Take the 2-minute tour ×
Stack Overflow is a question and answer site for professional and enthusiast programmers. It's 100% free, no registration required.

I've stumbled across a rather annoying issue relating to when the Visual C++ runtime destructs my objects as the program quits.

I have a class which is used to ensure references to certain states are valid. I need to store the states for an unknown amount of time, and during this time the state can be destroyed and I can't use shared_ptr. So I use

class MyClass
    static std::list<MyClass*> make_list();
    static std::list<MyClass*> refed_list;          
    static void StateClosed(B* state);

    B* state;
    MyClass(B* state);
    virtual ~MyClass();

    bool still_valid() const;

Each instance of MyClass adds itself to refed_list in its constructor and removes itself in its destructor. If the encapsulated state is closed, MyClass is notified and it checks refed_list for the encapsulating instance and invalidates its pointer. This isn't really relevant, the important thing is that it's using a static list and it accesses this list in the constructor/destructor. I initialize refed_list in the file where MyClass is defined.

Now, the issue.. When my program closes the runtime cleans up refed_list at some point, and after this it cleans up the instances of MyClass, calling their destructors. They then try to access refed_list which has already been cleaned up. This results in my iterators being incorrect, and I get undefined behaviour, in this case a debug assertion failure.

Is there a way around this issue? I doubt I can specify which order objects in different compilation units are destructed, but is there a way to check if refed_list is still valid? At the moment I check if refed_list.size() == 0 and it seems to work, but the behaviour of this is undefined too (I think?).

share|improve this question
Sounds like a singleton lifetime problem. I think Scott Meyers or Andrei Alexandrescu wrote something about managing them in three or so different ways. The Phoenix Singleton might be up your alley. –  ta.speot.is Feb 24 '13 at 11:14
And this is one of many reasons why I disallow global class instances on my team. Because the order of object destruction during program exit is either non-deterministic, or just hard to get right. In any case, can you just have an application cleanup function run before WinMain/main returns? Or better yet, unless those destructors do something mission critical, why not just let all the objects leak at application shutdown? –  selbie Feb 24 '13 at 11:45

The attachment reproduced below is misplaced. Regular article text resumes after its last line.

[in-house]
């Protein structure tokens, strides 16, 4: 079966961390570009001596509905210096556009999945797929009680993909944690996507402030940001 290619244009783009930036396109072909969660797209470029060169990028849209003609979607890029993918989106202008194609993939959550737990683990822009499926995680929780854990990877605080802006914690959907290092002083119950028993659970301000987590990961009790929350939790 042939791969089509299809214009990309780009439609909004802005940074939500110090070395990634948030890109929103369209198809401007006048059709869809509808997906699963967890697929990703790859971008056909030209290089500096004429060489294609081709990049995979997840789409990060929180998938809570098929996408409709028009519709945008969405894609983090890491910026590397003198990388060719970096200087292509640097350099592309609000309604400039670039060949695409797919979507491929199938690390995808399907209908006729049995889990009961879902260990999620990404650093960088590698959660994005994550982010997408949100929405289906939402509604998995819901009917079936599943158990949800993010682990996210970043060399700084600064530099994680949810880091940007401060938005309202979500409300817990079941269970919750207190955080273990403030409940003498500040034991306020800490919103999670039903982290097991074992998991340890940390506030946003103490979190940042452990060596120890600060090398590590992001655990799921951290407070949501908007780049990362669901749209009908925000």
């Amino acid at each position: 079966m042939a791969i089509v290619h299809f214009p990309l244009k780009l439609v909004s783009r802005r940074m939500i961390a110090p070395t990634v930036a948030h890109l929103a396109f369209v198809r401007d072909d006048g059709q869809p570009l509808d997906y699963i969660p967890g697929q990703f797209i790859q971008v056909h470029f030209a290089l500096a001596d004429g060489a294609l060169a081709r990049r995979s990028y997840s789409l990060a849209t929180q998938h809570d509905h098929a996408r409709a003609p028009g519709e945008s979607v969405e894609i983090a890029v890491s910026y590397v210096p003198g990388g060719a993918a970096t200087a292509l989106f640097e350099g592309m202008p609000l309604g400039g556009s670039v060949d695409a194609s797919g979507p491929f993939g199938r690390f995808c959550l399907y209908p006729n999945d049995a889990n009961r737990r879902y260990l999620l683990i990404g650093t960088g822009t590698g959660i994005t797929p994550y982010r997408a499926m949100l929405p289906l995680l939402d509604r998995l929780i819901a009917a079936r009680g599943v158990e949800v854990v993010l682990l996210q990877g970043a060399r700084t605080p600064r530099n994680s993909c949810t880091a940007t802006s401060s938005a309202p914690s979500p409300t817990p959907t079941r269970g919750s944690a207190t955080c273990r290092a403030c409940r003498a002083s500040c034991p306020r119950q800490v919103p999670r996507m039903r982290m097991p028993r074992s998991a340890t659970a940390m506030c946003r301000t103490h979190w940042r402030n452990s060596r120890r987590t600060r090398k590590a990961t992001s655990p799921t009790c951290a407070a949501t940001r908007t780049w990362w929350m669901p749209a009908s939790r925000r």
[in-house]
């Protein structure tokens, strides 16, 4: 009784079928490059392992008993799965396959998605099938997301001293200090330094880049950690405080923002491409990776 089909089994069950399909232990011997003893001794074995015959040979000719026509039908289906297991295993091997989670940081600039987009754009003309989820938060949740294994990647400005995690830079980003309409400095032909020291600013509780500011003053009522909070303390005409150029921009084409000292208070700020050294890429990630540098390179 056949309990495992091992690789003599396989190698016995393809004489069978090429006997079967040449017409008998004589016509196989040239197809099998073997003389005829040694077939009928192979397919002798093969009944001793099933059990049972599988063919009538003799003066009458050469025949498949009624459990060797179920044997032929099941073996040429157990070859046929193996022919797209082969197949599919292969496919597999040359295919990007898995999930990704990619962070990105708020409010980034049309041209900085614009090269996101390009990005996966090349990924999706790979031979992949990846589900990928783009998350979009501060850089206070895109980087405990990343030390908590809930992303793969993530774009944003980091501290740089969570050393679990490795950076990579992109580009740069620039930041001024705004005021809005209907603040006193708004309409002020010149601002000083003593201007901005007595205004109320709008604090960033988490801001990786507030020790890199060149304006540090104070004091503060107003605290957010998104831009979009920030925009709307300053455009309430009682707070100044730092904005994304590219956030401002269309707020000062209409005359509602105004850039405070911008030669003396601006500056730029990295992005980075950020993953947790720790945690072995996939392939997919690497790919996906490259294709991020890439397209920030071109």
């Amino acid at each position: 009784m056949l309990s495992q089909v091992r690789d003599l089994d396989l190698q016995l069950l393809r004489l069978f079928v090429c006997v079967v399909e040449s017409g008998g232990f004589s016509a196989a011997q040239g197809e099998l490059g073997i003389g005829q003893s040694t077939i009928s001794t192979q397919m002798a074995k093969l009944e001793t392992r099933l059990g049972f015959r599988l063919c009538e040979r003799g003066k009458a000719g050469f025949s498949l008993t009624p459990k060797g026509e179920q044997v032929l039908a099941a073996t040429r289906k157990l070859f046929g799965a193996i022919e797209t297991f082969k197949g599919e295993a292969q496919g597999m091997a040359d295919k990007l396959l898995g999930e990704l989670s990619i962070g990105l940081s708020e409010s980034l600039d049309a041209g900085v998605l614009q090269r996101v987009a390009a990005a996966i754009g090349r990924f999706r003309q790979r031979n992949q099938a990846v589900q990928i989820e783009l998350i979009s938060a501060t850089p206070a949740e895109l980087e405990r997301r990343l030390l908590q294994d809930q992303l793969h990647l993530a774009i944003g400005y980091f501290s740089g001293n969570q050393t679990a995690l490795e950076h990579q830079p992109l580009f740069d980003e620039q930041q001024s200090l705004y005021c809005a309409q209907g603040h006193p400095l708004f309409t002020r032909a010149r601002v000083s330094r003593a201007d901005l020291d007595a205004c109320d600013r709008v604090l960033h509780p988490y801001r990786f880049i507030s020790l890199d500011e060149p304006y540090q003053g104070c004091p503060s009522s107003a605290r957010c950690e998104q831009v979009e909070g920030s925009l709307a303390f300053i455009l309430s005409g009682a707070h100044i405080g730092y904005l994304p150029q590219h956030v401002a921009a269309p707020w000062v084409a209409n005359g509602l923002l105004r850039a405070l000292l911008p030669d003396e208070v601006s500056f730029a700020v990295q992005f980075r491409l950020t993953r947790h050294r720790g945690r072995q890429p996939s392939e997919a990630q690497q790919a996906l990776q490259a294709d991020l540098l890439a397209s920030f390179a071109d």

@selbie I'm starting to think that's a good idea. The reason I'm doing this is because I need to store an object which may be invalidated before it's used, and I can't use shared_ptr, so I need someway of notifying the objects if they're valid or not. As such I need to track the objects, and that's why I have the static list. But yeah, if I rewrite a few things I can manually close it which should solve my issue. Hooking into processes makes things difficult sometimes.. –  user1520427 Feb 24 '13 at 21:47

2 Answers 2

up vote 2 down vote accepted

You can always make refed_list a pointer that is initialised on start up. That way it will never be cleaned up. (And any memory it uses will be recovered by the OS when your process exits.)

If that sounds like a hack to work around a deeper design problem, then it probably is. :)

share|improve this answer
Yeah the design isn't a good one, I ended up having to make a method that mimics the destructor so I can clean it before the runtime cleans up my globals. –  user1520427 Feb 24 '13 at 21:53

I don't think this is true:

When my program closes the runtime cleans up refed_list at some point, and after this it cleans up the instances of MyClass, calling their destructors.

The runtime will certainly clean up the list, but not the objects in the list because they're pointers. The only way to do that is to use a smart pointer class like shared_ptr. Still, if you did that, the objects would be trying to access the list while it is being destroyed, which i'm not sure is undefined behavior but it certainly seems shaky.

Perhaps you should redesign it so that the objects don't need to reference the list where they're stored, or at least to do it before the list is destroyed (and by that I mean before list::~list is even called).

share|improve this answer
I didn't mean that it frees the memory of the pointers it stores, I meant the objects which inherit MyClass are destroyed later, so the MyClass destructor is run, which tries to access the now destructed list. But yeah, sounds like a redesign is in order.. –  user1520427 Feb 24 '13 at 21:39

Your Answer


By posting your answer, you agree to the privacy policy and terms of service.

Not the answer you're looking for? Browse other questions tagged or ask your own question.